Book Review: In Flanders Field
“Great Man” myths have a habit, disturbing for the staid in mind, of toppling to the ground. Generals, politicians and other famous public figures are found, usually some time after their period of usefulness is over, to have feet of clay. The more incisive historical enquiries uncover lies, intrigue and treachery: and the myths collapse, though usually too late to have any practical effect. It is, however, never too late to learn; and perhaps the unmasking of the Great Men of yesterday might make us a little suspicious of to-day’s Pillars of the Establishment. The latest victims of the fashionable literary pastime of debunking are the generals and politicians of 1917, and particularly Field-Marshal Sir Douglas Haig.
In Flanders Fields, by Leon Wolff, Longmans, 25s. is a very fine conscientious piece of muck-raking. It is not a book about war generally, it is a detailed, well-documented account of the prominent men and important events of 1917. The main theme of the book is the policy of “attrition” and its consequences for the soldiers taking part.. The great exponent of this policy of wearing down the enemy by repeated offensives was Haig, and its principal opponent Lloyd George (at that time Prime Minister). There is a larger theme, usually implied but occasionally explicit as in the quotation from Carlyle at the end of the book; that wars are fought in the interests of ruling groups, and that the majority, of the participants are but pawns in a very dirty game.
The end of 1916 found the armies in France and Belgium more firmly dug-in than ever. A system of trenches, dug-outs, pill-boxes and barbed-wire stretched for hundreds of miles, and many miles deep. In spite of the horrible battles of 1915 and 1916 the Allied Generals were as determined as ever to break the German lines. The French started their offensive first; and as at the Somme, the result was ghastly failure. There were more serious consequences for the French Government than defeat in battle, for the French soldiers decided that they had had enough. They mutinied in tens of thousands, and the ringleaders were shot in hundreds. One group, numbering 750, were sent to a quiet part of the front line and there massacred by their own artillery. These incidents were to provide Haig with some good excuses later. He was to need them; particularly perhaps to quiet his own conscience.
The main British effort was directed at breaking the German line in Flanders and capturing the Channel ports of Ostend and Zeebrugge. Haig hoped that after the initial break-through squadrons of cavalry would be able to chase the Germans and turn retreat into rout, thereby breaking the stale-mate that had existed on the Western front since December, 1914. The offensive started on July 31st, and continued for fifteen weeks. The ground, in peace-time carefully drained by an extensive system of ditches and canals, quickly returned to marshland under the heavy bombardment. At the end of one of the bitterest battles ever waged an enormous number of soldiers were placed in a salient, only a few miles deep, more dangerous than the Ypres salient from which they started. Passchendaele, a heap of rubble, about five miles from the starting line, was captured after ninety-eight days. The offensive resulted, according to one official estimate, in 448,000 casualties on the British side; the author estimates that the small French forces under Haig’s command lost 50,000, and the Germans 250,000. It was usual that about a third of the casualties were killed or died of wounds, so that for a piece of muddy ground 250,000 men were killed, and a further 500,000 wounded or captured. It is fair to point out that other estimates, more favourable to Haig (showing more dead Germans, and less British) have been made by other historians; after reading this book it is difficult to place any reliance on them. Many of the wounded (no one knows how many) were drowned in the shell-holes, unable to drag themselves to safety. They died slow, miserable deaths, making feeble efforts to resist the clinging, sticky mud.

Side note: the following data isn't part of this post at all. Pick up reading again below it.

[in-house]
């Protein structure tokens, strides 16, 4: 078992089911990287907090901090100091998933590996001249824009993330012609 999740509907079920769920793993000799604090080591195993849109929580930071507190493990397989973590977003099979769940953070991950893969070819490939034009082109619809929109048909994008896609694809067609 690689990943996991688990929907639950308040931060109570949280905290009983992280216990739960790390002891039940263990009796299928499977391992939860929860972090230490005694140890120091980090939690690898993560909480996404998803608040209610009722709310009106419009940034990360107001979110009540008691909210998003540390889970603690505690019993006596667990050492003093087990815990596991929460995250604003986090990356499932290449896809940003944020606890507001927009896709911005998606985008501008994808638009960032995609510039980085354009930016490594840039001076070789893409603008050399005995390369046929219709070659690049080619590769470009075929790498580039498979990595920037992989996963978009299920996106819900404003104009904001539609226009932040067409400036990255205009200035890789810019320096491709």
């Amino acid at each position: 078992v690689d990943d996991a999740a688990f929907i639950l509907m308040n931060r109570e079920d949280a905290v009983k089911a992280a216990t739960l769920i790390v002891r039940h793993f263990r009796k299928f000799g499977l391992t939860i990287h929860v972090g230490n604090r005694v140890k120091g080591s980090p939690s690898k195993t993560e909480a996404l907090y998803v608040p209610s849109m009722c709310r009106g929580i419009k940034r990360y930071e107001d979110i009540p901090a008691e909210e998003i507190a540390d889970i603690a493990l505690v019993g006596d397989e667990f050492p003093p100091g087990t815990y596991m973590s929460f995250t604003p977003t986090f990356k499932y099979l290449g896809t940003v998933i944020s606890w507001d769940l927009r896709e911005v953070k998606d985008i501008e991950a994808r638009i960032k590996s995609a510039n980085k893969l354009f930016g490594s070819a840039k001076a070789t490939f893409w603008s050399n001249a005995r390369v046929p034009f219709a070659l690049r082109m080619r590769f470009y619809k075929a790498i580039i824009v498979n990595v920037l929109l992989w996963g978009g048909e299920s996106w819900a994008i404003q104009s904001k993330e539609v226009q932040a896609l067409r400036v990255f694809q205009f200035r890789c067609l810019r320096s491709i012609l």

The author thinks that the war was being fought for objects that were “demonstrably trivial” a view that is based on a mistaken conception of how and why Capitalism goes to war. Where there are avowed “war aims” they may be only a cloak for objects which are not openly stated because it would be more difficult to get people to fight for them. There were important issues at stake; Europe had not been torn apart because of an assassination: and there were more important reasons for Britain’s entry into the war than the preservation of Belgian neutrality.